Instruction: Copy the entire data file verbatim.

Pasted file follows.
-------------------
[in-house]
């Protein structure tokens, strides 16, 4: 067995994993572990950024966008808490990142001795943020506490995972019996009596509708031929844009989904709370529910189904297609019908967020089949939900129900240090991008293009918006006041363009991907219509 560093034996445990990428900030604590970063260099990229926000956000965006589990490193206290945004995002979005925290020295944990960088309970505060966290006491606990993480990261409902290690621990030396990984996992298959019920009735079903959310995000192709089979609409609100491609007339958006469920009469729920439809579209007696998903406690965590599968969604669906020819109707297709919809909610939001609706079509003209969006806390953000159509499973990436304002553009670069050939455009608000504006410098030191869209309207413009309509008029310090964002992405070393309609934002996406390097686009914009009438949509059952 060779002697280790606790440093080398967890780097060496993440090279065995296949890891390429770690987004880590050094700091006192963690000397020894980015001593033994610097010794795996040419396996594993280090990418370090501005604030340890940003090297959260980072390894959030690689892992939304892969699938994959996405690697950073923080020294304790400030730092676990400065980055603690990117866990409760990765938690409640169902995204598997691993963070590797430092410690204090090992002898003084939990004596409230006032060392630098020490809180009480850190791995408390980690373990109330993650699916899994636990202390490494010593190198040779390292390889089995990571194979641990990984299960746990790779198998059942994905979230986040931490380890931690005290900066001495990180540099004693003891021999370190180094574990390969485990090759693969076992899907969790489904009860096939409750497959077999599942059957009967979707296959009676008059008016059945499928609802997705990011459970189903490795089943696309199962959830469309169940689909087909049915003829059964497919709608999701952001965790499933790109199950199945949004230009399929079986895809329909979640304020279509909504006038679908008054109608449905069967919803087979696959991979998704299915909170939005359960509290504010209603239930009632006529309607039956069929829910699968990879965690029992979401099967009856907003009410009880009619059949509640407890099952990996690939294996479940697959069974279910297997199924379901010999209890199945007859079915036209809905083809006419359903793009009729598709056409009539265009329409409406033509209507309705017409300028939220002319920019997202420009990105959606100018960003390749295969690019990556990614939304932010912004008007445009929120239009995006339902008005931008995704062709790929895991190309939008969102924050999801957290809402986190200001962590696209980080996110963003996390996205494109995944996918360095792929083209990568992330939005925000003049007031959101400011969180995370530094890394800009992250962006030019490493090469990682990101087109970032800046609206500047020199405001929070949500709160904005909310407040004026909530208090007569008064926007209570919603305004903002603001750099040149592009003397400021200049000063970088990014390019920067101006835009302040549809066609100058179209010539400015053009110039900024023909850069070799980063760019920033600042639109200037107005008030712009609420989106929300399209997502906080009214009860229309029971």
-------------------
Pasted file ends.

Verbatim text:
[in-house]
């Protein structure tokens, strides 16, 4: 067995994993572990950024966008808490990142001795943020506490995972019996009596509708031929844009989904709370529910189904297609019908967020089949939900129900240090991008293009918006006041363009991907219509 560093034996445990990428900030604590970063260099990229926000956000965006589990490193206290945004995002979005925290020295944990960088309970505060966290006491606990993480990261409902290690621990030396990984996992298959019920009735079903959310995000192709089979609409609100491609007339958006469920009469729920439809579209007696998903406690965590599968969604669906020819109707297709919809909610939001609706079509003209969006806390953000159509499973990436304002553009670069050939455009608000504006410098030191869209309207413009309509008029310090964002992405070393309609934002996406390097686009914009009438949509059952 060779002697280790606790440093080398967890780097060496993440090279065995296949890891390429770690987004880590050094700091006192963690000397020894980015001593033994610097010794795996040419396996594993280090990418370090501005604030340890940003090297959260980072390894959030690689892992939304892969699938994959996405690697950073923080020294304790400030730092676990400065980055603690990117866990409760990765938690409640169902995204598997691993963070590797430092410690204090090992002898003084939990004596409230006032060392630098020490809180009480850190791995408390980690373990109330993650699916899994636990202390490494010593190198040779390292390889089995990571194979641990990984299960746990790779198998059942994905979230986040931490380890931690005290900066001495990180540099004693003891021999370190180094574990390969485990090759693969076992899907969790489904009860096939409750497959077999599942059957009967979707296959009676008059008016059945499928609802997705990011459970189903490795089943696309199962959830469309169940689909087909049915003829059964497919709608999701952001965790499933790109199950199945949004230009399929079986895809329909979640304020279509909504006038679908008054109608449905069967919803087979696959991979998704299915909170939005359960509290504010209603239930009632006529309607039956069929829910699968990879965690029992979401099967009856907003009410009880009619059949509640407890099952990996690939294996479940697959069974279910297997199924379901010999209890199945007859079915036209809905083809006419359903793009009729598709056409009539265009329409409406033509209507309705017409300028939220002319920019997202420009990105959606100018960003390749295969690019990556990614939304932010912004008007445009929120239009995006339902008005931008995704062709790929895991190309939008969102924050999801957290809402986190200001962590696209980080996110963003996390996205494109995944996918360095792929083209990568992330939005925000003049007031959101400011969180995370530094890394800009992250962006030019490493090469990682990101087109970032800046609206500047020199405001929070949500709160904005909310407040004026909530208090007569008064926007209570919603305004903002603001750099040149592009003397400021200049000063970088990014390019920067101006835009302040549809066609100058179209010539400015053009110039900024023909850069070799980063760019920033600042639109200037107005008030712009609420989106929300399209997502906080009214009860229309029971």